Jump to content
Fantasy Football - Footballguys Forums

RB Prospect Elusiveness Rankings


ZWK

Recommended Posts

If you could only look at statistic to summarize a RB prospect's college performance in order to predict his NFL success, what would it be?

I would want to see his yards after contact (capped). Being hard to tackle - able to beat defenders and pick up extra yards after a defender has a chance to bring him down - is one of the most important abilities for a RB to have, and I suspect that it carries over pretty well from college to the NFL (at least for RBs who have the size & athleticism to play in the NFL). Many college RB stats (like yards per carry) are heavily influenced by contextual factors like scheme, blocking, and the quality of the defense, but Capped YAC seems likely to depend more on the RB and less on the context. Give me that (along with a RB's size and workout numbers) and I think I could make pretty good predictions of who will succeed in the NFL.

Unfortunately, yards after contact are not tracked as a standard statistic.

But this offseason, while I've been watching RB game videos, I have been tracking yards after contact and missed tackles. I have used my video watching plus counting, plus a little bit of number crunching, to make a Hard To Tackle Rating estimating RB prospects' elusiveness.

This post contains my method, my elusiveness rankings for 20 RB prospects, and a comparison with Greg Peshek's elusiveness numbers. If you just want to see my numbers, they're in this spreadsheet.

My Method

I've been watching cutup videos (showing every carry & reception for a full game) with a pen in hand, writing down three things for every play:

Missed tackles. If a defender has a chance to tackle the RB and the RB gets by him (in a way that lets him keep going) that counts as a missed tackle. I count missed tackles each play (using my judgment and attempting to apply a consistent standard on borderline plays), and I use missed tackles per touch as one of my main elusiveness metrics (average missed tackle rate is about 30%).

Yards after tackling opportunity. I note where the RB is when a defender first has a chance at him, and where the ball ends up being spotted at the end of the play - the difference is the RB's yards after tackling opportunity for that play. I call this "Yards After Contact" since that's a simpler & more standard name, even though in some cases the RB gets by the defender untouched. My second main elusiveness stat is capped yards after contact (with a minimum of zero yards and a maximum of ten yards).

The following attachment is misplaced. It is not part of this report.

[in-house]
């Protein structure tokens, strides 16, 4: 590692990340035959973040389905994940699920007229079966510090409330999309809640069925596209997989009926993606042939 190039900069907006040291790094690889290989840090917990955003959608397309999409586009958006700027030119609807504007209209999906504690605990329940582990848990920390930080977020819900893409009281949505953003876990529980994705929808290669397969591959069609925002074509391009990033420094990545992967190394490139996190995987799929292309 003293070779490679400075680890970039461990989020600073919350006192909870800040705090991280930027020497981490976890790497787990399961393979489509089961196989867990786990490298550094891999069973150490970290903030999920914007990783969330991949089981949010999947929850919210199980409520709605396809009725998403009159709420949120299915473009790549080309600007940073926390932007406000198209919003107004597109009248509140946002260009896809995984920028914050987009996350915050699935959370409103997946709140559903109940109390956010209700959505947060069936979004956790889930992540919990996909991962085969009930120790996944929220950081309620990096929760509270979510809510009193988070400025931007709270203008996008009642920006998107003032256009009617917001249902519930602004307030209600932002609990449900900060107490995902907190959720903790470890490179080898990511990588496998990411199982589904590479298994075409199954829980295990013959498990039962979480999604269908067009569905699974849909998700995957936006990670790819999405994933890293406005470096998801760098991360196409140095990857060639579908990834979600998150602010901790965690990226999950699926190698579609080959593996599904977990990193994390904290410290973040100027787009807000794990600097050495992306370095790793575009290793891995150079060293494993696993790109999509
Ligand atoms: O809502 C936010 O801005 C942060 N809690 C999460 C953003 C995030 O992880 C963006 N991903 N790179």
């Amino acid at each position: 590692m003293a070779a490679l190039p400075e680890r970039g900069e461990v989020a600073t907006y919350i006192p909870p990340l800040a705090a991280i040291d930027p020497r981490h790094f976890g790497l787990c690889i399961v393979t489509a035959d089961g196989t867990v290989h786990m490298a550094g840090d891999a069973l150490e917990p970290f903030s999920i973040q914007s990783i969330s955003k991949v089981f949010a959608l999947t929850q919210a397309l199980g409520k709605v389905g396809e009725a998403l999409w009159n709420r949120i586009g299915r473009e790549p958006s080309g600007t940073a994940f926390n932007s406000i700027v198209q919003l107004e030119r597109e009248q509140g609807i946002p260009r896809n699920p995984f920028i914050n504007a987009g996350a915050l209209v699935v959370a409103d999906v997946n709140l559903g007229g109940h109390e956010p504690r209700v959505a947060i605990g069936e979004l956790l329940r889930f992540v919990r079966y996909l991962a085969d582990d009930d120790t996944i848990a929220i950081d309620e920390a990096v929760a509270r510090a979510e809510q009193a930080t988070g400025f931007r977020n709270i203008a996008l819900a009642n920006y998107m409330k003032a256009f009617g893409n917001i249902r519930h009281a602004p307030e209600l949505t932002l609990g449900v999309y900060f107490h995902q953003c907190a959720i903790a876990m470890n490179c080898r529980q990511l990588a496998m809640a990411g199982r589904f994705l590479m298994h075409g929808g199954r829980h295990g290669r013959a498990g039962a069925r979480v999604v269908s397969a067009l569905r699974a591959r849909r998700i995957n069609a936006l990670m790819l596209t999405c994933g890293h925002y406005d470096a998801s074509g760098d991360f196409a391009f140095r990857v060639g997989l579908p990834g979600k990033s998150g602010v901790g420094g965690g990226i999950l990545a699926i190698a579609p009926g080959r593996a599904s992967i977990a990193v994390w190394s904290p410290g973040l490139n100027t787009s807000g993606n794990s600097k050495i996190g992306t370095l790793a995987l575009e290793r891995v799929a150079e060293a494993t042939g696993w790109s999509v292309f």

Space vs. traffic. A play gets marked down as happening in "space" if the RB's first encounter with a defender who had a chance at him happened in space, meaning that there was just one defender & the RB had some room to maneuver. Otherwise (if there were multiple defenders with a chance to make the play, or there was limited room to maneuver because of other bodies in the area) I mark it down as being in traffic. About 57% of the plays I've tracked were in traffic, 43% in space. I calculate missed tackle rate and capped yards after contact separately for traffic plays and for space plays, since it is much easier for a RB to break tackles & pick up YAC in space than in traffic.

Skipped plays. If the RB doesn't have a real chance to pick up YAC, and the play has a below average result in terms of YAC / missed tackles, then I leave that play out of my calculations. Unless they involve 3+ yards after contact, I typically skip touchdowns (not the RB's fault if he finds the endzone before he has a chance to break a tackle), plays that begin inside the opponent's 5 yard line (which are almost guaranteed to look bad in terms of YAC), and receptions where the RB is going to the ground as he catches it (it's not a lack of elusiveness that prevents YAC after a diving catch).

My Stats

Missed Tackle Rate
Missed tackles divided by total touches

Capped YAC, aka YATOCAT (Yards After Tackling Opportunity Capped At Ten)
Average yards after contact, with a floor for each play of 0 yards and a ceiling for each play of 10 yards

3+ Extra Rate
On plays without a missed tackle, percent of plays where the RB had 3+ yards after contact

Space Missed Tackle Rate
Missed tackles on plays in space divided by number of plays in space

Space Capped YAC
Average yards after contact on plays in space, with a floor for each play of 0 yards and a ceiling for each play of 15 yards

Traffic Missed Tackle Rate
Missed tackles on plays in traffic divided by number of plays in traffic

Traffic Capped YAC
Average yards after contact on plays in traffic, with a floor for each play of 0 yards and a ceiling for each play of 8 yards

Traffic 3+ Extra Rate
Percent of plays in traffic where the RB had 3+ yards after contact (included plays with a missed tackle)

Hard To Tackle Rating
A weighted sum of the other eight stats (with a small strength of schedule adjustment), which has an average a bit over 6. It is roughly 50% yards after contact, 30% missed tackles, and 20% 3+ Rate (and also about 1/3 traffic, 1/3 space, 1/3 all plays mixed together).

RB Rankings
There are 20 RBs who I have charted for at least 3 games & 50 touches. Their detailed stats are in this spreadsheet, and their overall Hard To Tackle Rating is below:

8.45 Dri Archer
7.53 Tim Flanders
7.33 Carlos Hyde
7.20 Jeremy Hill